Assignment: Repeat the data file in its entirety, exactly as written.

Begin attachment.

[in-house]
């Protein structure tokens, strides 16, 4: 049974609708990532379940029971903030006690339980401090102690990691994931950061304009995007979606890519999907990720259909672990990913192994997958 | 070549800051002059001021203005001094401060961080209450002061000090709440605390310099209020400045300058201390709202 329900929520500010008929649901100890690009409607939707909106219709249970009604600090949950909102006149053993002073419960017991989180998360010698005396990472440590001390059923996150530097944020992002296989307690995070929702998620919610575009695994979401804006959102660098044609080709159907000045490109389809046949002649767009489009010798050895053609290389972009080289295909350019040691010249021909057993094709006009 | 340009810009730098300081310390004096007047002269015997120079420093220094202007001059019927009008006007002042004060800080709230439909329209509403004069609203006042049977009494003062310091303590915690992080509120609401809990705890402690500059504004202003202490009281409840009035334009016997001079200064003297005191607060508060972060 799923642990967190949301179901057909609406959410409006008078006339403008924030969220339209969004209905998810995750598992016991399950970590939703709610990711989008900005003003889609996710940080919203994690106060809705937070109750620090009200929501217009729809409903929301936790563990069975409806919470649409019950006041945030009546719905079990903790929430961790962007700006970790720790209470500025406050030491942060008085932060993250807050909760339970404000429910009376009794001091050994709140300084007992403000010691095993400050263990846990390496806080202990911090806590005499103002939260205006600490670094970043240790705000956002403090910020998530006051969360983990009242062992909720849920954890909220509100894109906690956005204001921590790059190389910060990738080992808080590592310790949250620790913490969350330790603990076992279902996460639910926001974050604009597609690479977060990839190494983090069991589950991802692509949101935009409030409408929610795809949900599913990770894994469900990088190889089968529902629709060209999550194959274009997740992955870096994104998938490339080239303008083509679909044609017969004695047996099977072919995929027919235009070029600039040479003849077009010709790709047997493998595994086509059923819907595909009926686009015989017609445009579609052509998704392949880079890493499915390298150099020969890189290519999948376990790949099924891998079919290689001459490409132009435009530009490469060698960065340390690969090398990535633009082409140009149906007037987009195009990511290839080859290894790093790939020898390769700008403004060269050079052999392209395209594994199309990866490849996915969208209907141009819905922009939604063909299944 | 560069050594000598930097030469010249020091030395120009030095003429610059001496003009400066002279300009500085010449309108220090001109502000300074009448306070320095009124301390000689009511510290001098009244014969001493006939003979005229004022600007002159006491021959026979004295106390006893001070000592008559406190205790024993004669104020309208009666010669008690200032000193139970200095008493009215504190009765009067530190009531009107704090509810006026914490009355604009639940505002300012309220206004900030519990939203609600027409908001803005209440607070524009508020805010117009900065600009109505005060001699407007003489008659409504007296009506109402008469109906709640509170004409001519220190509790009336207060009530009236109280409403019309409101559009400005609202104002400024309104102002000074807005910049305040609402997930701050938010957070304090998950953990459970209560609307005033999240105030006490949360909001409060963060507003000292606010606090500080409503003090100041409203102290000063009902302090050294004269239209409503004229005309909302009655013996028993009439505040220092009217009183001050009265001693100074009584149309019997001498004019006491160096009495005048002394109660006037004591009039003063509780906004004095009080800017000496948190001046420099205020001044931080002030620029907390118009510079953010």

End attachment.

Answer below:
[in-house]
């Protein structure tokens, strides 16, 4: 049974609708990532379940029971903030006690339980401090102690990691994931950061304009995007979606890519999907990720259909672990990913192994997958 | 070549800051002059001021203005001094401060961080209450002061000090709440605390310099209020400045300058201390709202 329900929520500010008929649901100890690009409607939707909106219709249970009604600090949950909102006149053993002073419960017991989180998360010698005396990472440590001390059923996150530097944020992002296989307690995070929702998620919610575009695994979401804006959102660098044609080709159907000045490109389809046949002649767009489009010798050895053609290389972009080289295909350019040691010249021909057993094709006009 | 340009810009730098300081310390004096007047002269015997120079420093220094202007001059019927009008006007002042004060800080709230439909329209509403004069609203006042049977009494003062310091303590915690992080509120609401809990705890402690500059504004202003202490009281409840009035334009016997001079200064003297005191607060508060972060 799923642990967190949301179901057909609406959410409006008078006339403008924030969220339209969004209905998810995750598992016991399950970590939703709610990711989008900005003003889609996710940080919203994690106060809705937070109750620090009200929501217009729809409903929301936790563990069975409806919470649409019950006041945030009546719905079990903790929430961790962007700006970790720790209470500025406050030491942060008085932060993250807050909760339970404000429910009376009794001091050994709140300084007992403000010691095993400050263990846990390496806080202990911090806590005499103002939260205006600490670094970043240790705000956002403090910020998530006051969360983990009242062992909720849920954890909220509100894109906690956005204001921590790059190389910060990738080992808080590592310790949250620790913490969350330790603990076992279902996460639910926001974050604009597609690479977060990839190494983090069991589950991802692509949101935009409030409408929610795809949900599913990770894994469900990088190889089968529902629709060209999550194959274009997740992955870096994104998938490339080239303008083509679909044609017969004695047996099977072919995929027919235009070029600039040479003849077009010709790709047997493998595994086509059923819907595909009926686009015989017609445009579609052509998704392949880079890493499915390298150099020969890189290519999948376990790949099924891998079919290689001459490409132009435009530009490469060698960065340390690969090398990535633009082409140009149906007037987009195009990511290839080859290894790093790939020898390769700008403004060269050079052999392209395209594994199309990866490849996915969208209907141009819905922009939604063909299944 | 560069050594000598930097030469010249020091030395120009030095003429610059001496003009400066002279300009500085010449309108220090001109502000300074009448306070320095009124301390000689009511510290001098009244014969001493006939003979005229004022600007002159006491021959026979004295106390006893001070000592008559406190205790024993004669104020309208009666010669008690200032000193139970200095008493009215504190009765009067530190009531009107704090509810006026914490009355604009639940505002300012309220206004900030519990939203609600027409908001803005209440607070524009508020805010117009900065600009109505005060001699407007003489008659409504007296009506109402008469109906709640509170004409001519220190509790009336207060009530009236109280409403019309409101559009400005609202104002400024309104102002000074807005910049305040609402997930701050938010957070304090998950953990459970209560609307005033999240105030006490949360909001409060963060507003000292606010606090500080409503003090100041409203102290000063009902302090050294004269239209409503004229005309909302009655013996028993009439505040220092009217009183001050009265001693100074009584149309019997001498004019006491160096009495005048002394109660006037004591009039003063509780906004004095009080800017000496948190001046420099205020001044931080002030620029907390118009510079953010």